Newspaper article Pittsburgh Post-Gazette (Pittsburgh, PA)

The Special Olympics, 50 Years on Few People Attended the First Games, but It Marked the Start of a Human Rights Revolution

Newspaper article Pittsburgh Post-Gazette (Pittsburgh, PA)

The Special Olympics, 50 Years on Few People Attended the First Games, but It Marked the Start of a Human Rights Revolution

Article excerpt

One of history's most transformative human rights movements began on a steamy July afternoon 50?years ago in front of fewer than 100 spectators. Eunice Kennedy Shriver, speaking six weeks after her brother Robert was killed, stepped to the microphone at Soldier Field in Chicago and opened the first Special Olympics Games. Shriver, then 47, her voice a gravelly mix of upper-crust Hyannis Port and dockside stevedore, boldly stated that 1 million of the world's intellectually challenged would someday compete in Special Olympics.

That prediction proved wrong. Today, 5 million Special Olympics athletes train year-round in 50 states and 170 countries. There are successful games in such far-flung places as Burkina Faso (West Africa), East Timor (Southeast Asia) and Vanuatu (the South Pacific); and even as war fractures the Middle East, Special Olympics events continue in Afghanistan, Iraq, Lebanon, Libya and Syria.

Special Olympics' medical branch runs the largest worldwide health organization for people with intellectual disabilities, and in schools throughout the world "unified sports" teams pair intellectually challenged students with mainstream students, providing an education for both.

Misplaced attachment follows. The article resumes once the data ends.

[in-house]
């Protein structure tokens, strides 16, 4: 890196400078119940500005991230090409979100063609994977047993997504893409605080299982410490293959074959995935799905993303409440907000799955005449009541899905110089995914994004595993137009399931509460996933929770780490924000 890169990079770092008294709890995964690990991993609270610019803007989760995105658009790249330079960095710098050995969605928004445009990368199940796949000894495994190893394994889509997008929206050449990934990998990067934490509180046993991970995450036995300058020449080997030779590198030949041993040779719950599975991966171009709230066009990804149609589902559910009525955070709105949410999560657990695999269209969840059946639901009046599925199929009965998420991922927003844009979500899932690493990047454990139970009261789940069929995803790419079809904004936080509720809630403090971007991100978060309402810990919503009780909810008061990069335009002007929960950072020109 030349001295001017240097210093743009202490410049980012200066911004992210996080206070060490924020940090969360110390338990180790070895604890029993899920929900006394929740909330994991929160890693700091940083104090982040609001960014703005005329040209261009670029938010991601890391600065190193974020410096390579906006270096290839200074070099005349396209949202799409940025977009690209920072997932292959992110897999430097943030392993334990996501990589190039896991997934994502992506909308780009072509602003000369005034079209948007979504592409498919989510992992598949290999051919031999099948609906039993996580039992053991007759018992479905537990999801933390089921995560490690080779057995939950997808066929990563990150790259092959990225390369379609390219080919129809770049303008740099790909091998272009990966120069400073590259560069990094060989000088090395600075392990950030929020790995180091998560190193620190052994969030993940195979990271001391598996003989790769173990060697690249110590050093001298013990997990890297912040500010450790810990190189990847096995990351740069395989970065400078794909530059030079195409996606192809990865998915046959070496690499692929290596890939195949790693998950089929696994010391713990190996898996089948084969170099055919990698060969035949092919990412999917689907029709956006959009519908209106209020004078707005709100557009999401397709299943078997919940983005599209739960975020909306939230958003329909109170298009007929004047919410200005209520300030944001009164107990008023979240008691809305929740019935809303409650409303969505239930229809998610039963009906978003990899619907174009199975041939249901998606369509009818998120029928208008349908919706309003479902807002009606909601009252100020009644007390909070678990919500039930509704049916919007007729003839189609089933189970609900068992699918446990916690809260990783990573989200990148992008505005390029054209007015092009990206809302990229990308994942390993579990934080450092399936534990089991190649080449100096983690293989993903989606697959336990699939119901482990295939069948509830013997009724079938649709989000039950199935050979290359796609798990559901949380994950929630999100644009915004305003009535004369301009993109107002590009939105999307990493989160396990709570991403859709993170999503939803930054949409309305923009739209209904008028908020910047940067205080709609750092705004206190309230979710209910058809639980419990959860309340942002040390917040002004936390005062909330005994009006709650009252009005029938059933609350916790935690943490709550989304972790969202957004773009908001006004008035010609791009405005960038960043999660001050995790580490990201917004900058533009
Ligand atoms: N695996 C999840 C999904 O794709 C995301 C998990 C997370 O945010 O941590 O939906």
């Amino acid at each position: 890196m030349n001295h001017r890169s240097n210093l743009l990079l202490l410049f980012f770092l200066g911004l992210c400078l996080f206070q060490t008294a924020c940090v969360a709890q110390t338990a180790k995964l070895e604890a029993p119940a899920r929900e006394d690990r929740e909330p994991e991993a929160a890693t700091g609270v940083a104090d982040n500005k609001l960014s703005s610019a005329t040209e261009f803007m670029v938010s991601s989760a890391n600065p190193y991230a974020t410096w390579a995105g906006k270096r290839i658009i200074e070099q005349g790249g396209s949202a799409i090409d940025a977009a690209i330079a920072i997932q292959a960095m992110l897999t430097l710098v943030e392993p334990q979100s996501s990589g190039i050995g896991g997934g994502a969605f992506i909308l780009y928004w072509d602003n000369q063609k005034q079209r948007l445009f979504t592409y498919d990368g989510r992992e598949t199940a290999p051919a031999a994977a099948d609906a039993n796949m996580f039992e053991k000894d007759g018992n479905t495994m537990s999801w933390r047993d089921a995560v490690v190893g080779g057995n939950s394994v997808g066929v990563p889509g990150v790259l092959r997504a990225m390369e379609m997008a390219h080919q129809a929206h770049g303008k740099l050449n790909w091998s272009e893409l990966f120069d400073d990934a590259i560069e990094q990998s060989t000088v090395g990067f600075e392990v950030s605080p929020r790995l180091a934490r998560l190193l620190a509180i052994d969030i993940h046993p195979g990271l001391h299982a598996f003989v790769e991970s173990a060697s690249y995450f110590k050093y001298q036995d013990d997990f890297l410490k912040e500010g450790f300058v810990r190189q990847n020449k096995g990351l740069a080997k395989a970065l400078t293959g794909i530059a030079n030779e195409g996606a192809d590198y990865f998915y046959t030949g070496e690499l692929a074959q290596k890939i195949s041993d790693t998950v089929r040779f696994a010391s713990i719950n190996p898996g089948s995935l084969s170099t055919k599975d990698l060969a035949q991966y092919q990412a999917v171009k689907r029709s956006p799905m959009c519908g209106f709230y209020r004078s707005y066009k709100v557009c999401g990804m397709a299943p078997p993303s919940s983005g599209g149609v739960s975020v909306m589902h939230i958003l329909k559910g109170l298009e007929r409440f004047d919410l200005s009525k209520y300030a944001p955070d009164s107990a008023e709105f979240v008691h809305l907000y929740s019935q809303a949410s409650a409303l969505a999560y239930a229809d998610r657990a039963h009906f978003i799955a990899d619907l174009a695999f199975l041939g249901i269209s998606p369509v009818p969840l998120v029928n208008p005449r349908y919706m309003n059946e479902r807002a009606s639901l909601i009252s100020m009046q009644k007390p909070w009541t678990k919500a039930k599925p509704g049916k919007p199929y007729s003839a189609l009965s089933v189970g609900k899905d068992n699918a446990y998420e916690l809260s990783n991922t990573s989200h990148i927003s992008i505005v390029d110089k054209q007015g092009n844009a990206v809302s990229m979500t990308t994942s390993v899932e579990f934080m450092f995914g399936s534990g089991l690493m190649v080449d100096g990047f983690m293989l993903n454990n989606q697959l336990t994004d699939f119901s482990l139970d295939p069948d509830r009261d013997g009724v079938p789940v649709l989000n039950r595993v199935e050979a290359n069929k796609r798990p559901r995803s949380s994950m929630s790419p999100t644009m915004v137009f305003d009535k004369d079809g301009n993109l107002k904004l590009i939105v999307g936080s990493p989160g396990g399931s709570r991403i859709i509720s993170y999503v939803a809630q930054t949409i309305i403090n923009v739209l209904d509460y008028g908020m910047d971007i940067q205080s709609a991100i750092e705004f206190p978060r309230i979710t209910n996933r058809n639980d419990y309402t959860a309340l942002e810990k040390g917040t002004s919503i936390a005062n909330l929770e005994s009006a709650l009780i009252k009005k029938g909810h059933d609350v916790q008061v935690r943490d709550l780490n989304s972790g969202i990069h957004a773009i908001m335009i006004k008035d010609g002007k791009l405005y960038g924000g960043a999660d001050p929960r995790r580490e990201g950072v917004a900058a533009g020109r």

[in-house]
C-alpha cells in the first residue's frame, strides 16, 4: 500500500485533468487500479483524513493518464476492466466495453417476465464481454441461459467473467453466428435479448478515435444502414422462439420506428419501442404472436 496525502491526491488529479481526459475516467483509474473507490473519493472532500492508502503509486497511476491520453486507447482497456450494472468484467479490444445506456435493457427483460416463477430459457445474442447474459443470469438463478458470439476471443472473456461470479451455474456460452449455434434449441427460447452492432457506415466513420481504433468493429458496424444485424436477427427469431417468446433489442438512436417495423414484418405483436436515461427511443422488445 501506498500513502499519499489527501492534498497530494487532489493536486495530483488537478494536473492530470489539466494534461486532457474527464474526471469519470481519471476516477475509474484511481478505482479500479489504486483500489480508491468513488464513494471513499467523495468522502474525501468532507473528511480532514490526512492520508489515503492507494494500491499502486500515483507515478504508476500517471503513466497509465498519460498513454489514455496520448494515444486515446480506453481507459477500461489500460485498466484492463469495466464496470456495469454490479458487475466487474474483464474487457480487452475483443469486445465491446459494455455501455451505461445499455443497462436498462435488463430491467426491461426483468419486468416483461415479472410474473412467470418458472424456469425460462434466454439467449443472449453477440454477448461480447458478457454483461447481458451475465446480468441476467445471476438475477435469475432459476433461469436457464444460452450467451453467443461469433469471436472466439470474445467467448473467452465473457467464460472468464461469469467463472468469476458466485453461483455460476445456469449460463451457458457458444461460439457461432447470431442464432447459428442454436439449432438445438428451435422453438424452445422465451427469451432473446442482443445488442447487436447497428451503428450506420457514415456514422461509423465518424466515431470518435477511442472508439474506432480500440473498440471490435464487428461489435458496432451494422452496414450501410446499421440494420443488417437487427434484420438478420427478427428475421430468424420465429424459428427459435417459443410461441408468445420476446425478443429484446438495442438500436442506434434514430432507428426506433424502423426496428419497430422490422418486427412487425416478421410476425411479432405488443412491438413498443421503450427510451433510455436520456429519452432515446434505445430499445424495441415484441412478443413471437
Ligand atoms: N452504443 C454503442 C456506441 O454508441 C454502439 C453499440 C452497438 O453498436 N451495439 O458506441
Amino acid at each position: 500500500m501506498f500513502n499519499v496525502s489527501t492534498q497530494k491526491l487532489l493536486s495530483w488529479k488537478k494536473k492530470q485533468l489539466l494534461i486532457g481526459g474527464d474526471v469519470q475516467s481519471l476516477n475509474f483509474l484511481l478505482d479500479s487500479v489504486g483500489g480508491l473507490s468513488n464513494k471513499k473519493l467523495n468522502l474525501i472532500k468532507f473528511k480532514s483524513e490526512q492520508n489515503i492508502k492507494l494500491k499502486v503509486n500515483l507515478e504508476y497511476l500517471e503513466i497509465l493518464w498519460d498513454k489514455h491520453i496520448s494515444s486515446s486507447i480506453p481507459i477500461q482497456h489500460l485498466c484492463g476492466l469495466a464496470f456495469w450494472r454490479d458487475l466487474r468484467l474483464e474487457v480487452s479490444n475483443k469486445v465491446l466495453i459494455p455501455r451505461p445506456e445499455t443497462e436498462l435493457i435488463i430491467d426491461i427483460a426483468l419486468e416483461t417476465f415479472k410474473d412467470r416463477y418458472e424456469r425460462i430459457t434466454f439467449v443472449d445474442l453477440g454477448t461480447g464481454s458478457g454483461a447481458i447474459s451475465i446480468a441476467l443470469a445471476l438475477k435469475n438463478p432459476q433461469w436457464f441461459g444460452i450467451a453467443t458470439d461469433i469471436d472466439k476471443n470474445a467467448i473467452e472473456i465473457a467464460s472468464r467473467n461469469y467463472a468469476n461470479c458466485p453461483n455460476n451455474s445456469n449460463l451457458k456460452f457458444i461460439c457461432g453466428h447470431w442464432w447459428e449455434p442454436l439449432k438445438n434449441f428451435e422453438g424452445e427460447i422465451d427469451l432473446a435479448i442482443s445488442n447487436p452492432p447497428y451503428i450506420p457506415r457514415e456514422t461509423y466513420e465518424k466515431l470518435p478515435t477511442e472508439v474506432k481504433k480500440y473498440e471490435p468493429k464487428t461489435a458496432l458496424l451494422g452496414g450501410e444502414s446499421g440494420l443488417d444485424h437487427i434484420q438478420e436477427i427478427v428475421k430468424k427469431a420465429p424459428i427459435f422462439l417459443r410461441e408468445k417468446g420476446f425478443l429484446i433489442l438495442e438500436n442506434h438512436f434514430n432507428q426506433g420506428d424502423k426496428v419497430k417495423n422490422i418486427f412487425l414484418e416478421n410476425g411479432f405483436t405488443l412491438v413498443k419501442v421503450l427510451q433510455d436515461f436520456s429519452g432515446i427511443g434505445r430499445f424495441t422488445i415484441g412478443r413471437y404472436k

The organization's success in changing the lives of the mentally challenged clouds our memory of what life was like for that population before Shriver, who died in 2009, started making noise. There were few educational programs in schools for kids with intellectual disabilities, and thousands of kids and adults were locked away in institutions. Countless others were kept behind closed doors because parents were embarrassed, worried for their safety or both. Society at large wasn't kind, either. "You should be ashamed of yourself putting these kinds of kids on display," someone from Tribune Charities indignantly told a parks department volunteer when she requested sponsorship money for that first Soldier Field event. …

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